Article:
“We are consoled knowing that she was doing what she loved, and that she was serving her country by helping to make a positive difference in the world,” they said.

Before she joined the State Department, Smedinghoff served on the board of directors for the Ulman Cancer Fund for Young Adults 4K for Cancer program, spending a summer cycling across the United States to raise money and awareness.

“Anne was an incredibly optimistic, fearless, and giving person,” said Ryan Hanley, the program’s founder

“We mourn a life cut short,” he said Sunday, “but are blessed to have shared in it.”

Father:I think she really enjoyed the challenges

Smedinghoff’s Facebook profile gives a glimpse of her life in Afghanistan. One photo shows a group skiing in the Afghan mountains. Another shows her standing behind a lectern at the embassy, surrounded by American flags. Another, titled “Helicoptering around Helmand,” shows a smiling Smedinghoff sitting beside men in camouflage, wearing a helmet and a flak jacket.

“I think she really enjoyed the challenge. She really enjoyed the opportunity to work with the local people in the community,” her father told CNN.

He said she did a lot of public outreach work, helping to organize educational efforts in schools and working with women’s groups to promote equality.

Tom Smedinghoff spoke to on his way to Dover Air Force Base, where his daughter’s body is expected to arrive on Monday.

On Easter, her father told the Chicago Tribune, she excitedly talked about Kerry’s recent visit.

“She sounded so upbeat and so positive and so excited about all the work she’d been doing,” he said.

Kerry was emotional Sunday as he spoke of Smedinghoff’s death. He said that they met two weeks ago when he visited Afghanistan.

“I remember her — vivacious, smart, capable, chosen often by the ambassador there to be the lead person because of her capabilities,” he said.

Neighbor: She had candle power

Residents in the River Forest, Illinois, neighborhood where the Smedinghoff family lives said they were devastated by the news.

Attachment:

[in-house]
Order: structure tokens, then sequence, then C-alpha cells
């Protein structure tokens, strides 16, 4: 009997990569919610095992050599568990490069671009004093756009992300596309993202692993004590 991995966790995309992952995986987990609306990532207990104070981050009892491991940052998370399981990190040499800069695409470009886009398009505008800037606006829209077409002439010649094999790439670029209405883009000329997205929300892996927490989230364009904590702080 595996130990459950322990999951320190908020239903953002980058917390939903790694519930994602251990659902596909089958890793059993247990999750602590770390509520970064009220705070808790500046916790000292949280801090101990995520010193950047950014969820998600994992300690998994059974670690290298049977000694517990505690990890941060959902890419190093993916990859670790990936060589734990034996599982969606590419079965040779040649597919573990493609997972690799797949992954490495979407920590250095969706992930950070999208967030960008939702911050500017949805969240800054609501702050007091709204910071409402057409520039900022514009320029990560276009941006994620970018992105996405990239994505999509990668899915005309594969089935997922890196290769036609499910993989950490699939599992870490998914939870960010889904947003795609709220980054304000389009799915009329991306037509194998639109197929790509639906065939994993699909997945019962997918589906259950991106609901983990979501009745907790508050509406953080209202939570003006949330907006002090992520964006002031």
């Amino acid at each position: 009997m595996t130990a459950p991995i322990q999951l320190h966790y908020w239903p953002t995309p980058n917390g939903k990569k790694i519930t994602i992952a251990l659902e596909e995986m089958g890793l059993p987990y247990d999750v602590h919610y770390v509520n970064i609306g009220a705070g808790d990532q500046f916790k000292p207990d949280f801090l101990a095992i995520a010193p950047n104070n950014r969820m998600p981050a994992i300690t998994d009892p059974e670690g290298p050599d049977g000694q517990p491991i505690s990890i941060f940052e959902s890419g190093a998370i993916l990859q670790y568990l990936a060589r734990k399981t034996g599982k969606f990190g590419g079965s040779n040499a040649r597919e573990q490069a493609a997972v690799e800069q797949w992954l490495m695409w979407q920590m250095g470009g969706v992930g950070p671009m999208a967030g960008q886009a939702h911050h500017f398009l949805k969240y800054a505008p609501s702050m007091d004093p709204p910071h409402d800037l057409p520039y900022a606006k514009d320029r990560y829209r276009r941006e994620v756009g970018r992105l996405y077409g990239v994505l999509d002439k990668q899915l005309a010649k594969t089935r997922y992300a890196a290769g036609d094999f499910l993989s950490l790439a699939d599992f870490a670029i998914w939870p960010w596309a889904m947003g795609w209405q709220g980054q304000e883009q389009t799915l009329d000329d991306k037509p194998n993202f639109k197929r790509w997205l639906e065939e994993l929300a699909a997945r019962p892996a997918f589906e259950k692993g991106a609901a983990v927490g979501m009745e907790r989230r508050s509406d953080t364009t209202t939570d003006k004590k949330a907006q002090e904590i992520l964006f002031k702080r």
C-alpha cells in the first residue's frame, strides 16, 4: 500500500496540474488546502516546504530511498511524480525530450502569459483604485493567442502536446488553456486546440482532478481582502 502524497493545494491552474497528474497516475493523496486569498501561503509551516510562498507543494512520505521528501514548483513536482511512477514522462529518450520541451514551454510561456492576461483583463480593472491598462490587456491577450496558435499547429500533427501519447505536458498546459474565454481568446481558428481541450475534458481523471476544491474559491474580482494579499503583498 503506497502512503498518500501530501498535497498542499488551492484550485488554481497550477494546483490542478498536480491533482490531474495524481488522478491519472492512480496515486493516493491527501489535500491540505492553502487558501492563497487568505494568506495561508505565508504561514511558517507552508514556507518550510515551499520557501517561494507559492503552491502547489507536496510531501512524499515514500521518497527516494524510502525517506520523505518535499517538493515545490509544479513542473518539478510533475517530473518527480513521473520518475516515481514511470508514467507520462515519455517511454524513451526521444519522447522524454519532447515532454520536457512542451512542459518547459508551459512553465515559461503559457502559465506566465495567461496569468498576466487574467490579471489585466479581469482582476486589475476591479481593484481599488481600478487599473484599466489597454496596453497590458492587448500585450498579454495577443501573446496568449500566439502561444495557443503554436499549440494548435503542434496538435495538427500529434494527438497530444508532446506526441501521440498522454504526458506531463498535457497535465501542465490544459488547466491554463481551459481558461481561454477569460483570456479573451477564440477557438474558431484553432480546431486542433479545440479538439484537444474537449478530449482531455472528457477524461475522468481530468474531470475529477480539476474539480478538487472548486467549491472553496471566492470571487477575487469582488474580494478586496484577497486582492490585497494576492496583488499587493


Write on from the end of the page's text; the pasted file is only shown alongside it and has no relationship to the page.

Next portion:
“Anne Smedinghoff was one of those rare people who, you were lucky if you were near her. She had candle power,” one neighbor told CNN affiliate WGN. “She brightened everyone’s life.”

Katie Whiting, whose sister was Smedinghoff’s best friend, told the CNN affiliate that the “beautiful and brave” diplomat was doing her dream job.

“The world has really lost somebody who was going to do a lot of good things. … Every dangerous place she wanted to go there, because that’s where the hard work was,” Whiting said.

In Smedinghoff’s memory, CNN affiliate WBBM reported, American flags lined the road near her family’s home on Sunday.

A large photograph she posted on her Facebook profile less than three weeks ago shows another road on the other side of the world, lined with Afghan flags.

TM & © 2013 Cable News Network, Inc., a Time Warner Company. All rights reserved.

(CNN) — Two attacks in Afghanistan killed six Americans — four service members and two civilians — on Saturday as a top U.S. military official arrived to assess the country’s security, officials said.

The deadliest attack was the bombing of a military convoy delivering books to a school in southern Afghanistan’s Zabul province in which three service members, a State Department civilian and a Department of Defense civilian were killed, according to U.S. officials.

Afghan civilians also died in that incident, said U.S. Secretary of State John Kerry. Four more State Department personnel suffered injuries, one of them critically, Kerry said.

Meanwhile, another U.S. service member was killed in a separate attack, a U.S. official said.

Kerry described the killed State Department civilian as “an exceptional young foreign service officer” whom he met last week in Kabul.

The Zabul incident occurred as the Americans and Afghan civilians “were on their way to donate books to students in a school in Qalat, the province’s capital, when they were struck by this despicable attack,” Kerry said in a statement.

“I spoke this morning with our fallen foreign service officer's mother and father and offered what little comfort I can for their immeasurable loss,” Kerry said in a statement.

Information on the other killed Americans wasn’t immediately available from U.S. officials.

Meanwhile, U.S. Chairman of the Joint Chiefs of Staff Gen. Martin Dempsey arrived at Bagram Airfield on Saturday for meetings with coalition and Afghan leaders, the Defense Department said.

Dempsey will be apprised of an ongoing military transition where Afghan security forces are taking greater control of their country.

He will meet with Marine Corps Gen. Joseph F. Dunford, who took command of NATO’s International Security Assistance Force (ISAF) about two months ago.

“One of the things I’m going to ask [Dunford], is … what have you learned. If he tells me “Nothing” I’m going to say, “Maybe we got the wrong guy,” Dempsey told the American Forces Press Service.

His other meetings will be with Army Gen. Lloyd Austin, commander of U.S. Central Command; U.S. Ambassador to Afghanistan James B. Cunningham; and Dempsey’s Afghan counterpart, Army Gen. Sher Mohammad Karimi, the Defense Department said.

TM & © 2013 Cable News Network, Inc., a Time Warner Company. All rights reserved.